Any bike is both the perfect bike and totally the wrong bike for this race. A XC whippet will get you so far (pretty far in fact), but a 140-160mm enduro weapon will get you further on some of the special stages. Your final place is based on points earned from each stage so bike choice and tactics play a big part of your day. Are you racing some stages and winching the distance, or racing the distance and losing time on the gravity stages?

Tough call.

Ready for the off Tour De Ben Nevis 2014 Race Fort William

This was the second time I had entered the Tour, I had ramped up my training with gym work and a lot more long distance training rides on natural and rugged terrain. I was feeling fit and the bike was riding well.

The previous year it had rained for a prolonged period in the run up and it showered throughout the day. This brought on certain challenges but kept the temperature and the dust down, the wet conditions made the loose land rover tracks a good bit firmer and easier to climb on. This time the sun shone down with the mercury hovering in the low twenties, the trails were bone dry and some key climbs were loose and dusty.

Pipe band Tour De Ben NEvis 2013

The race always starts with an atmosphere that is unique to the tour, the sense of pent up tension is palpable as the racers follow a Pipe band down Fort William High street in a rolling start. Reaching the start line the race breaks with the contenders going full gas up the road climb that helps to thin the pack out. The race is self seeding, so you quickly discover how optimistic or unrealistic your performance expectations were.

You gain height fast during the first few kilometres, climbing the road out of Fort William towards the West Highland Way the pack naturally thins out. Upon reaching the end of the tarmac, the long, loose and rocky road begins, the races rhythm changes and the work truly begins.

The undulating trail is flanked by some jaw dropping scenery that helps to distract from the fact that you are still climbing. The usual bottleneck at the start of the first of the special stage gives you a nice break and a chance to refuel and taking in the view. You clock out once you get there so the queue doesn’t affect your overall time, its not far off of one third of the race route, but you would be a fool to think the rest will be straight forward, that was the easy bit!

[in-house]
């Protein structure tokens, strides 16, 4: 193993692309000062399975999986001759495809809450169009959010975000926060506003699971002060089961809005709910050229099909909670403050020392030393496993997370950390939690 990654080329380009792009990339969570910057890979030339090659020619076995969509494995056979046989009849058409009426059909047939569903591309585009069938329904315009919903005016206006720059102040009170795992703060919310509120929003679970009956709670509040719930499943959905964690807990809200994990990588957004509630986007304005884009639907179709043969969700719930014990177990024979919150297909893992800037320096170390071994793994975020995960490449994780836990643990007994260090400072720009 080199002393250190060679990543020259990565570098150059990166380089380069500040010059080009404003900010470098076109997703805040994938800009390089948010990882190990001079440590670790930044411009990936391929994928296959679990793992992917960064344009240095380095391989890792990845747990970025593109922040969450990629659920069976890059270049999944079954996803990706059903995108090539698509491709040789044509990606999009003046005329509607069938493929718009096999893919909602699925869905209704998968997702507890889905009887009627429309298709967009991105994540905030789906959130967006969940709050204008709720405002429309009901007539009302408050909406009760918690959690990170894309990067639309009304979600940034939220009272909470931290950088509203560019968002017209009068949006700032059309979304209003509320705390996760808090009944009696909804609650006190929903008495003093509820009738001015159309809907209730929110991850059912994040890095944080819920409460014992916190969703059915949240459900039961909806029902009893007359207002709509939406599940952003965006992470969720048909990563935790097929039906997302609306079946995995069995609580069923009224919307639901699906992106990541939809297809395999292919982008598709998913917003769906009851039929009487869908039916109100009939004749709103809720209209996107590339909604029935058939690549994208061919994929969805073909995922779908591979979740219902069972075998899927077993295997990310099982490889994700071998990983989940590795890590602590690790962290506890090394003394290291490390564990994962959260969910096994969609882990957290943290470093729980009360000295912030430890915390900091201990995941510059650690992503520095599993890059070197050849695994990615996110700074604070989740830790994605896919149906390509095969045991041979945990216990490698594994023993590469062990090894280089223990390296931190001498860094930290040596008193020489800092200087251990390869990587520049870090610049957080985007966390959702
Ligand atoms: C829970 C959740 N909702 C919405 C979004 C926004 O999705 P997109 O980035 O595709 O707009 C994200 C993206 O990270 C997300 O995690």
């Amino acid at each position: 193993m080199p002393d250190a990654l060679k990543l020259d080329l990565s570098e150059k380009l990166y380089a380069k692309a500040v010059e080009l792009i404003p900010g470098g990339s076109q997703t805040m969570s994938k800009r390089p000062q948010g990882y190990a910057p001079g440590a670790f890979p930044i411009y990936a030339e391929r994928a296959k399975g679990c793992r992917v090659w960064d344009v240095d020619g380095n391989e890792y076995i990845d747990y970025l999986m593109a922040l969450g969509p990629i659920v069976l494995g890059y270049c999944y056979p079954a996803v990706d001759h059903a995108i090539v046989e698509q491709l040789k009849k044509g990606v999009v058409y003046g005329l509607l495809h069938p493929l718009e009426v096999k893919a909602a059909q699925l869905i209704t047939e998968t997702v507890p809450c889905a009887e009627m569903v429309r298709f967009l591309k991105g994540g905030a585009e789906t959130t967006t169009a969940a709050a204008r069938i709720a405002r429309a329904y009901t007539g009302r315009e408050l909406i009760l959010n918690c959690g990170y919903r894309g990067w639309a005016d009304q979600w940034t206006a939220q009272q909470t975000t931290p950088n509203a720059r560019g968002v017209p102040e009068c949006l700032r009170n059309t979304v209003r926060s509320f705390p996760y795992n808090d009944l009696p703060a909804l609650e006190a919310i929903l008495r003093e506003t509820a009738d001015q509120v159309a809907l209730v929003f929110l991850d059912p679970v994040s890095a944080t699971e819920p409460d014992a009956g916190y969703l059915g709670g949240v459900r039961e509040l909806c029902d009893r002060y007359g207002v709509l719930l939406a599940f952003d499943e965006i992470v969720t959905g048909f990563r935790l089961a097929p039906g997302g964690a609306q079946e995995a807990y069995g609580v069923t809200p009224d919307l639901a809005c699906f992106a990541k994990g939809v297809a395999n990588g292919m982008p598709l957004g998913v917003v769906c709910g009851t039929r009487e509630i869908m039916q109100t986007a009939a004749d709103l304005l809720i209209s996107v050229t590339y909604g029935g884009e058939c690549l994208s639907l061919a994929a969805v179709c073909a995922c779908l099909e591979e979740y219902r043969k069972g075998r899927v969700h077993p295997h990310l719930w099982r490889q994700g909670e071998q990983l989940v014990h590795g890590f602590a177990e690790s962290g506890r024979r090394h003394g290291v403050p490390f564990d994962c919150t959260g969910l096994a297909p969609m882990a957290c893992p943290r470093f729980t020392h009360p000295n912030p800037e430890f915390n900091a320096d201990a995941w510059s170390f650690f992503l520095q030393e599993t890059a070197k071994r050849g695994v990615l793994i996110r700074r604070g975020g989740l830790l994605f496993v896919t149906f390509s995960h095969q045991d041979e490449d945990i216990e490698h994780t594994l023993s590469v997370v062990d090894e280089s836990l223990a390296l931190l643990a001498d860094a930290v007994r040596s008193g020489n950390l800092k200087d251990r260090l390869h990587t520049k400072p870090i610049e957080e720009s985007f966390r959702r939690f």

Start of Stage 2 Tour De Ben Nevis 2014

This stage is a descent from the WHW down into Kinlochleven, it starts on open hillside and is rough, rocky and loose with the kind of water bars that would stop a small tank.

It is a trail that will bite you hard in the tubes if ridden clumsily and requires your A game to take at race pace. Having brought my A game the previous year and still flatted hard I was determined for a clean, if not a competitively paced run.

Tour De Ben Nevis 2014 Race Stage 2 Kinlochleven descent
A uncharacteristically mellower turn

Dropping through the rocks and keeping it light on the rear wheel I was passing fellow XCers with tyres around there feet as they had been bitten by the trail. A tyre change on the stage could be considered a tactical error as the clock is still counting, last year I shouldered the bike and ran the remainder of the stage, another tactical error as it was a waste of energy when the stage (and arguably your race) was already done.

On meeting the tree line the trail mellows, slightly, with a wet roots and rock adding to the mix with grippy wet loam in the damper turns with a final sprint down a shaley rut.

Dibbing out I was instantly hit with cramp in my hands and calves, this would a recurring feature of the rest of the race. The hands eased up with some ibuprofen  to keep it at bay. My legs were another story, fives minutes of crippled crouching and I was able to straighten my legs enough to get back on the bike, it was going to be a long day.